"We had some good players, we had some good guys on the team, but some things kept happening time after time and that's all people talked about," Cheeks said. "The things that they did, the dysfunctional things that happened, a lot of that became a part of the Portland Trail Blazers, and that was unfortunate."

Even with 162 career wins and a .538 winning percentage when he was fired 45 games into last season, Cheeks was knocked as not being a great X's and O's coach and one who relied on his assistants too much to develop strategy. Cheeks simply shrugs off the criticism and points to two playoff appearances and no losing records in three full seasons.

Cheeks had an opportunity to return to Philadelphia when he was targeted by King after Brown quit in 2003. Portland, however, denied Cheeks permission to speak to the Sixers.

Instead, Randy Ayers was promoted from assistant to head coach -- and fired 52 games into his rookie season. Assistant Chris Ford took over on an interim basis and was not retained. Then O'Brien signed a three-year deal and was fired after one season.

Counting Brown, that's four different coaches to start the past four seasons.

When King went after Cheeks again in the spring, there was no formal interview, only a telephone conversation to ensure interest from each side. Cheeks's hiring was announced in the same release as O'Brien's firing.

"I'm hoping I'm here a long time," Cheeks said. "Stability can go a long way for players and teams. They know what to expect."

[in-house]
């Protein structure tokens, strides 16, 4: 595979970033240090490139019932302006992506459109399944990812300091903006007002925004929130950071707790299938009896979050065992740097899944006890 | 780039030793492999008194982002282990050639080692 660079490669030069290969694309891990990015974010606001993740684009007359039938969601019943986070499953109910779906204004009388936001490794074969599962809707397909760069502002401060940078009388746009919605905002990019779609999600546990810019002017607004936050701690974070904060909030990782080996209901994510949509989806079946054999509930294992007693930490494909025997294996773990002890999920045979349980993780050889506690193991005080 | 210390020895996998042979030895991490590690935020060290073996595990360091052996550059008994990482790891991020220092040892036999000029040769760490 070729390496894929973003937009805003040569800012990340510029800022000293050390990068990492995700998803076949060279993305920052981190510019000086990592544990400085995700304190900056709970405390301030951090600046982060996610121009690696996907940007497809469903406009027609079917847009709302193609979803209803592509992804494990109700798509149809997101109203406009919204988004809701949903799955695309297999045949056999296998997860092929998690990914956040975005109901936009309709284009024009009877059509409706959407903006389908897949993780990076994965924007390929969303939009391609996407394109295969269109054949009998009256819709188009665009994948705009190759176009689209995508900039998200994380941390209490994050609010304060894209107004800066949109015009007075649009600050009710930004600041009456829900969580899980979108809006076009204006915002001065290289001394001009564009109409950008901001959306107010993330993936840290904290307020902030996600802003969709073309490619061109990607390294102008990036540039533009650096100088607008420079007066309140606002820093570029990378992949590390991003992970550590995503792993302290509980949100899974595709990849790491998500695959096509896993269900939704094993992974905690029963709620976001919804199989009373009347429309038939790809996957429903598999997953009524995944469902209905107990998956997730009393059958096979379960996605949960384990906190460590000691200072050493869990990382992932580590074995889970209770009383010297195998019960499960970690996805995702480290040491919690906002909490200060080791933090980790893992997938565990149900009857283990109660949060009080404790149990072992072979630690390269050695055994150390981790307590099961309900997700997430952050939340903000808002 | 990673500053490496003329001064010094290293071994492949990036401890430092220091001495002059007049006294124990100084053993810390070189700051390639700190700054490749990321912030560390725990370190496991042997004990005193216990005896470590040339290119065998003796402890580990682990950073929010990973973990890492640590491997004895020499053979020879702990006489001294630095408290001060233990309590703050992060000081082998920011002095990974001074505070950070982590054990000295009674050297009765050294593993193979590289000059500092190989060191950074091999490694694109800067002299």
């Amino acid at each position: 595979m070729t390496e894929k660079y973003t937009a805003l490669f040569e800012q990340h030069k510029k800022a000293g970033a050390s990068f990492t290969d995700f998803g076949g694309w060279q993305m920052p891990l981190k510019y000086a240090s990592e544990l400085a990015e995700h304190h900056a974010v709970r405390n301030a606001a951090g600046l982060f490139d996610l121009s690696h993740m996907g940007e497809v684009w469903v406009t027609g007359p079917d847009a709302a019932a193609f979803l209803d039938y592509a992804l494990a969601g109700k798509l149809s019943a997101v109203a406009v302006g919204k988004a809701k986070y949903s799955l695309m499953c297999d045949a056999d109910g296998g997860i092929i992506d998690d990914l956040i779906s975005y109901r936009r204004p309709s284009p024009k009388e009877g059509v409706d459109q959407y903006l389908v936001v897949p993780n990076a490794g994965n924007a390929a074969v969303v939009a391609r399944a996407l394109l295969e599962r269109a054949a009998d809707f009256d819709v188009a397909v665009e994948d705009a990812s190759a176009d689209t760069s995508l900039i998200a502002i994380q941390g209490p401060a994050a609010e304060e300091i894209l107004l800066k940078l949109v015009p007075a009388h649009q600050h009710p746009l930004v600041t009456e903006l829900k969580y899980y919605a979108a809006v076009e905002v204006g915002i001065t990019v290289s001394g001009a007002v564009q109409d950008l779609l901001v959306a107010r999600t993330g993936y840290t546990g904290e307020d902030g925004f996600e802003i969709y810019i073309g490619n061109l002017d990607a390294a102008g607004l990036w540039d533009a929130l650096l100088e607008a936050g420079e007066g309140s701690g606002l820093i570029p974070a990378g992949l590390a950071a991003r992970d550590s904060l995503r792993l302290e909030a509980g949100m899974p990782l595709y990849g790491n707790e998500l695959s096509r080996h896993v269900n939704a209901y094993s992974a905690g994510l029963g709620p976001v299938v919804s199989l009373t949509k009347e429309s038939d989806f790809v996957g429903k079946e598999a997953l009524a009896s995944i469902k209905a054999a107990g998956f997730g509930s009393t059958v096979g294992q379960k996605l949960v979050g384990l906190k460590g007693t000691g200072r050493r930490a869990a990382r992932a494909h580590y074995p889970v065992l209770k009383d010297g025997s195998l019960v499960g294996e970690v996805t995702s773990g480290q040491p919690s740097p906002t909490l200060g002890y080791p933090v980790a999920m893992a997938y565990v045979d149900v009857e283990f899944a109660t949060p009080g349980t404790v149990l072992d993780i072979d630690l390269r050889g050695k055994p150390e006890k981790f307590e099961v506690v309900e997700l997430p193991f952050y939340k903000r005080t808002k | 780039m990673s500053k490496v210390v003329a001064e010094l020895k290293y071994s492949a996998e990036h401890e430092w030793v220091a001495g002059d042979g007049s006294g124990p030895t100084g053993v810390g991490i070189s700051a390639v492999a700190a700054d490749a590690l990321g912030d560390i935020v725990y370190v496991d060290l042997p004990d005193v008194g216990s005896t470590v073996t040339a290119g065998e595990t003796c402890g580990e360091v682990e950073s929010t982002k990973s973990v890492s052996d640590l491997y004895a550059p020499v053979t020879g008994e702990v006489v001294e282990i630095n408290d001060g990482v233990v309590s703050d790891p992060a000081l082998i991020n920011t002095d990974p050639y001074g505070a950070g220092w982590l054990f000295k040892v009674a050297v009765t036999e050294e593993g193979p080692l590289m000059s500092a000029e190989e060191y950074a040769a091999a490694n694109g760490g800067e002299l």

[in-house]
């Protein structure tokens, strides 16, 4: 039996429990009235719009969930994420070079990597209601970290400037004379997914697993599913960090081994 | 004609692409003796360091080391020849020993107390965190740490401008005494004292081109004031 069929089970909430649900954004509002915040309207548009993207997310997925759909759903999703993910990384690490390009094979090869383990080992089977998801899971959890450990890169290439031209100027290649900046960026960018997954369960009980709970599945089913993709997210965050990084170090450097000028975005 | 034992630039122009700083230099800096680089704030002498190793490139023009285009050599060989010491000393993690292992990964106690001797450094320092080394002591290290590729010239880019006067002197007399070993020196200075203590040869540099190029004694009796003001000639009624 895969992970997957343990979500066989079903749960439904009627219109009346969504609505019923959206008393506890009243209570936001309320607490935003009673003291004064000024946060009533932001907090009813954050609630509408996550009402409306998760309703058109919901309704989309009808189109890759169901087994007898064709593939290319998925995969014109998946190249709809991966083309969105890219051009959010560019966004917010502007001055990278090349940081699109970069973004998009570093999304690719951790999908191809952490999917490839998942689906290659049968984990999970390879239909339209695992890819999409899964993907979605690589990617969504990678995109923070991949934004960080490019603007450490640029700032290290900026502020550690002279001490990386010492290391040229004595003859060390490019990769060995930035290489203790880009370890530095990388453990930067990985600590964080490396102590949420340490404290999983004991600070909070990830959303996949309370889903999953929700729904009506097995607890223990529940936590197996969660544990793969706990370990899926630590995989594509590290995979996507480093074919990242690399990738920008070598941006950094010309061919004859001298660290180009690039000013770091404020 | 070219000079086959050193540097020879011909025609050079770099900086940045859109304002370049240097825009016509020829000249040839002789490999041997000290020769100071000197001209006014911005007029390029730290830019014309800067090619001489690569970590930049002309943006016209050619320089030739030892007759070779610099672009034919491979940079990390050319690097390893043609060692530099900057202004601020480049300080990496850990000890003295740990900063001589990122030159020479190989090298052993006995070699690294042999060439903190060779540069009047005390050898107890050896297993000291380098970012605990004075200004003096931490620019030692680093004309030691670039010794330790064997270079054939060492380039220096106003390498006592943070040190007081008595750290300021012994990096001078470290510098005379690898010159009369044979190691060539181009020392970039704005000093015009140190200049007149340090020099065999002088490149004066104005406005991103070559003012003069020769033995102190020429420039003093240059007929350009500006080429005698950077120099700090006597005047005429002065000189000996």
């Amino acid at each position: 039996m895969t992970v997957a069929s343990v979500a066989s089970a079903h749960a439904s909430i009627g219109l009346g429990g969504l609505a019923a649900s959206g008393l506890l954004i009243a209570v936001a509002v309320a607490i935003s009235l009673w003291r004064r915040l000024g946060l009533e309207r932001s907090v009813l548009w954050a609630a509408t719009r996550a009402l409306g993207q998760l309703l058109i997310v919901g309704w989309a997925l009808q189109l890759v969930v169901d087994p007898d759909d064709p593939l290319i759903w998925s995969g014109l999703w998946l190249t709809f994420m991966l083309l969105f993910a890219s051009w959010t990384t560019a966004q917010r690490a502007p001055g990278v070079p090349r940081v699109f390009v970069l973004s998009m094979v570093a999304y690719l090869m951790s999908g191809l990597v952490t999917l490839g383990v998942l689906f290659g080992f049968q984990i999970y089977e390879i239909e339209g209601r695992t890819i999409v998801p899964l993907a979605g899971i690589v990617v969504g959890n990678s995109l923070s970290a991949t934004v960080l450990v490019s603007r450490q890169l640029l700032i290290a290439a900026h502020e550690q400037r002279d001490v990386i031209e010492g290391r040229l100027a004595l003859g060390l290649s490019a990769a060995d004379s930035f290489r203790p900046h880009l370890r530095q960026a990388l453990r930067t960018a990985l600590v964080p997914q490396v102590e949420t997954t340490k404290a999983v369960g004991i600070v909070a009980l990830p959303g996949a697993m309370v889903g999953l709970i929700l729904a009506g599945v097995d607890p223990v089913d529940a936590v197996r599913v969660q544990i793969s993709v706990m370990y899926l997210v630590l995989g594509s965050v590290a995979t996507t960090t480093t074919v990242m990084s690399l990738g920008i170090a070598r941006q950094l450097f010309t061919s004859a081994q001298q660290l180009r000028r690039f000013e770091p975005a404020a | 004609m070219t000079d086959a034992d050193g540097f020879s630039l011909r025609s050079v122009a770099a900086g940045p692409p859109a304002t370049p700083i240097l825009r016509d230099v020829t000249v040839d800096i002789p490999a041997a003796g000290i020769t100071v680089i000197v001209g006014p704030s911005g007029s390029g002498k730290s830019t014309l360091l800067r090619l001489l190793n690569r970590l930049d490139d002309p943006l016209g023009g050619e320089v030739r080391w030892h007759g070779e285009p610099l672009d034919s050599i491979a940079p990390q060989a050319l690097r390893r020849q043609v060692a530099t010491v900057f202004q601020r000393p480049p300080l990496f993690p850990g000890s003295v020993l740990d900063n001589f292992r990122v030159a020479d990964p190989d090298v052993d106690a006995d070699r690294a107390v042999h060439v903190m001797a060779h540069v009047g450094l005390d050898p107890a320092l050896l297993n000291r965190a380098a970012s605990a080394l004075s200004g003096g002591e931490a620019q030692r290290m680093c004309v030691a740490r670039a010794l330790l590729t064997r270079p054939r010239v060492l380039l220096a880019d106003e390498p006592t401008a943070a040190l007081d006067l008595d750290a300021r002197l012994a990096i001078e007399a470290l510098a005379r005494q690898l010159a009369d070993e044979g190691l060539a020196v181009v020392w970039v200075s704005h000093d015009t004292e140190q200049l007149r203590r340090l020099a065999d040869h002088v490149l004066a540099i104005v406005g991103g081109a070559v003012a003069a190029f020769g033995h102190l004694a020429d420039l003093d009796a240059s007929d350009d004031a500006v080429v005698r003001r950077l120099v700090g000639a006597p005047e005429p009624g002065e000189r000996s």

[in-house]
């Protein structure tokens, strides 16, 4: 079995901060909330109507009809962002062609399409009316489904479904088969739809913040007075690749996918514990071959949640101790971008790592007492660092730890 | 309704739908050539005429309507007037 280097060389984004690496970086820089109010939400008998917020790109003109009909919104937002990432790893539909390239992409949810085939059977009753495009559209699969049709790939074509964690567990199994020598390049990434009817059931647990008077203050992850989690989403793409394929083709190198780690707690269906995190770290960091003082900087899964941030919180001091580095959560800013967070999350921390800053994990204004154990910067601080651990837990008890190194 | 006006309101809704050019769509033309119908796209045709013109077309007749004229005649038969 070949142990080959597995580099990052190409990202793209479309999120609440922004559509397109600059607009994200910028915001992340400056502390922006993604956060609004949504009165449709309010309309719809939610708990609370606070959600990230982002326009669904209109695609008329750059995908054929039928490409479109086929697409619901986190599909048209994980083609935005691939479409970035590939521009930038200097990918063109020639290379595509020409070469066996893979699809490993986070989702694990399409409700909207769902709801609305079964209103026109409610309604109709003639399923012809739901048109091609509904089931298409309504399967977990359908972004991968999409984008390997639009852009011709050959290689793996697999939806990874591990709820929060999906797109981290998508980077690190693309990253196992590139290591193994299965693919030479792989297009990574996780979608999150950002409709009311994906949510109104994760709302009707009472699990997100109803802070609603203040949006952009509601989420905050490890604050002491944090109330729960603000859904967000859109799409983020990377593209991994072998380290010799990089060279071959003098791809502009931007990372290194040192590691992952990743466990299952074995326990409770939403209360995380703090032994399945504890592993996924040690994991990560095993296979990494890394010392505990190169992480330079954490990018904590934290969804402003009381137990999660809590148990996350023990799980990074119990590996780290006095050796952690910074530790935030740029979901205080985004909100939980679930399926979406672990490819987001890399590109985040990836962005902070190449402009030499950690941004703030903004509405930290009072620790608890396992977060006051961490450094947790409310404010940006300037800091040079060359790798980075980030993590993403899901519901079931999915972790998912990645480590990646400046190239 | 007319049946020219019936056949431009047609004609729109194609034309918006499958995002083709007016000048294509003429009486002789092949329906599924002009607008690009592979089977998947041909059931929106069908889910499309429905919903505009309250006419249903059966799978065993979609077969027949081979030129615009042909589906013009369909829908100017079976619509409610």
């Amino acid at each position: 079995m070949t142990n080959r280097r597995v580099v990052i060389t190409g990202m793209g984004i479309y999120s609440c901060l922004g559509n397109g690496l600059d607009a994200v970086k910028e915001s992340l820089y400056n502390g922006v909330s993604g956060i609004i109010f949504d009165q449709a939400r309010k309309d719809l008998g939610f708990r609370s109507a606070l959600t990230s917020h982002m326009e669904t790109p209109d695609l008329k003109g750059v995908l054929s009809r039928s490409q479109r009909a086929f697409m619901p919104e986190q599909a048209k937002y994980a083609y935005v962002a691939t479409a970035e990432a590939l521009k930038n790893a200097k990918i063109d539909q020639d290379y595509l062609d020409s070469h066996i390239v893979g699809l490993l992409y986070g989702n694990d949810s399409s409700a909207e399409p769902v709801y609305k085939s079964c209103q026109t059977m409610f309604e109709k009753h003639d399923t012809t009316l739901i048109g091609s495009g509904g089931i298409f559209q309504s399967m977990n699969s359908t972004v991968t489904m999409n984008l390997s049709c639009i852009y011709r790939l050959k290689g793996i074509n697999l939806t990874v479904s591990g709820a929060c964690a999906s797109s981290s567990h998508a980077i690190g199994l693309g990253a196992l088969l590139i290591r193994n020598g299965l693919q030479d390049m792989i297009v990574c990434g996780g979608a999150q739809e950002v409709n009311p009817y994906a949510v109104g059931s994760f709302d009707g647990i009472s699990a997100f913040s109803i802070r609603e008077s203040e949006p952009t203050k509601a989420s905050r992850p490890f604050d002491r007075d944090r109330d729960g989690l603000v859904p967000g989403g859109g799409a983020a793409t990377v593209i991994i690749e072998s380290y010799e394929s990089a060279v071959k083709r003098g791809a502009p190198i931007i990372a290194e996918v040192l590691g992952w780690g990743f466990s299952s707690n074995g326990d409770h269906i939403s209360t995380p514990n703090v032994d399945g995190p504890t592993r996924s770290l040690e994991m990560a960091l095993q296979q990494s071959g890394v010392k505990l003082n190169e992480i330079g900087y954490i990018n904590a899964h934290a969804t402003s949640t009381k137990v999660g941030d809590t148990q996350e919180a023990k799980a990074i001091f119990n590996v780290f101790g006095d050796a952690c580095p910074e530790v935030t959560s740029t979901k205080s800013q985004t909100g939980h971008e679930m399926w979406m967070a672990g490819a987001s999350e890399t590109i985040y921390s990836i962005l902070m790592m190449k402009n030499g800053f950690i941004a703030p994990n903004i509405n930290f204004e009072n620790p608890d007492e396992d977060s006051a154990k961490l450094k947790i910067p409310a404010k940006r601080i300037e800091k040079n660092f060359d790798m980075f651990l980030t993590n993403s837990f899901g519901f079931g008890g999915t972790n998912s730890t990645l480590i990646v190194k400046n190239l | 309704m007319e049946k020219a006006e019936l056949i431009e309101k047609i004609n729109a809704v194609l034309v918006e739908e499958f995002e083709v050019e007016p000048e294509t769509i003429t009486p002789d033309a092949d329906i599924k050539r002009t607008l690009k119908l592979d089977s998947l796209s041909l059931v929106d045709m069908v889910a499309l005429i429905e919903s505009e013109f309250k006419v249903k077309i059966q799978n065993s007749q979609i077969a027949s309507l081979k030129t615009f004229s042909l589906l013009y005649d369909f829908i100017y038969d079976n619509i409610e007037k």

So far, the players love what they're getting. It was Camp Happy for a week of training camp in Durham, N.C., where each player seemed to want to outdo the other in proclaiming his giddiness over Cheeks's arrival.

After a wasted final 21/2 months last year, Chris Webber has his megawatt smile back and wants Cheeks to deliver the title missing in an otherwise stellar career. Allen Iverson says he hasn't been this excited about coming to practice -- practice! -- since college.

"I don't want to be any problem to him," Iverson said. "I just want to be somebody that, when he has a problem, he can come talk to me about it."

Cheeks was around for the daily Iverson-Brown tussles and knows that how his relationship with the franchise player goes, so go the Sixers.

Iverson joked he was so elated Cheeks was hired he wanted to kiss him on the mouth. The relationship will change now that Cheeks is calling the shots -- and calling fewer of them for A.I.

Cheeks already said he would like to see the former MVP shoot less, maybe even lead the league in assists, and says he wants to cut back on Iverson's minutes.

"We'll work out a way to make it work," Cheeks said.

Don't forget, Cheeks was able to make it work with Julius "Dr. J" Erving and Moses Malone for years and finished as the team's career leader in assists. While this year's roster isn't nearly as talented as the title team, Cheeks believes the current Sixers are not far off in their quest to revive those championship feelings.

"It was captivating," Cheeks said. "It was a long time ago and I can remember it like it was yesterday."

As coach, Maurice Cheeks looks to add to the 1983 championship he won in Philadelphia.